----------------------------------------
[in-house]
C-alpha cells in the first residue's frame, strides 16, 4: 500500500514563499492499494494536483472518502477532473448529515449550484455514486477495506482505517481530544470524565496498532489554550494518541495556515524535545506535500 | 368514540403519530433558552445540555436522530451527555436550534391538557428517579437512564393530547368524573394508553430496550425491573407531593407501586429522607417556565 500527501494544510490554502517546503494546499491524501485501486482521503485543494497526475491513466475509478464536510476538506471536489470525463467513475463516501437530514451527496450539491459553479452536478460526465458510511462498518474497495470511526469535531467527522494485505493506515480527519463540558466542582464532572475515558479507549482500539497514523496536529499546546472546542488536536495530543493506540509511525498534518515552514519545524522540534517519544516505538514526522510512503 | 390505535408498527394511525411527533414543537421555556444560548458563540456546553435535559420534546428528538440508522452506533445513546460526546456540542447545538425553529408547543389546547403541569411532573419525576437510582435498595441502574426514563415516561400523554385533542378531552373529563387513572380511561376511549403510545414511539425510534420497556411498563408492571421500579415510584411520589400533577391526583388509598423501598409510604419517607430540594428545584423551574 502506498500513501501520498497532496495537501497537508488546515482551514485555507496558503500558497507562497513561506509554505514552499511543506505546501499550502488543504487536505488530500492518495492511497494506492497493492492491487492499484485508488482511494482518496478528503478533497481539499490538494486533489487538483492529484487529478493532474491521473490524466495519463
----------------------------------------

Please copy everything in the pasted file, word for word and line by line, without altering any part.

[in-house]
C-alpha cells in the first residue's frame, strides 16, 4: 500500500514563499492499494494536483472518502477532473448529515449550484455514486477495506482505517481530544470524565496498532489554550494518541495556515524535545506535500 | 368514540403519530433558552445540555436522530451527555436550534391538557428517579437512564393530547368524573394508553430496550425491573407531593407501586429522607417556565 500527501494544510490554502517546503494546499491524501485501486482521503485543494497526475491513466475509478464536510476538506471536489470525463467513475463516501437530514451527496450539491459553479452536478460526465458510511462498518474497495470511526469535531467527522494485505493506515480527519463540558466542582464532572475515558479507549482500539497514523496536529499546546472546542488536536495530543493506540509511525498534518515552514519545524522540534517519544516505538514526522510512503 | 390505535408498527394511525411527533414543537421555556444560548458563540456546553435535559420534546428528538440508522452506533445513546460526546456540542447545538425553529408547543389546547403541569411532573419525576437510582435498595441502574426514563415516561400523554385533542378531552373529563387513572380511561376511549403510545414511539425510534420497556411498563408492571421500579415510584411520589400533577391526583388509598423501598409510604419517607430540594428545584423551574 502506498500513501501520498497532496495537501497537508488546515482551514485555507496558503500558497507562497513561506509554505514552499511543506505546501499550502488543504487536505488530500492518495492511497494506492497493492492491487492499484485508488482511494482518496478528503478533497481539499490538494486533489487538483492529484487529478493532474491521473490524466495519463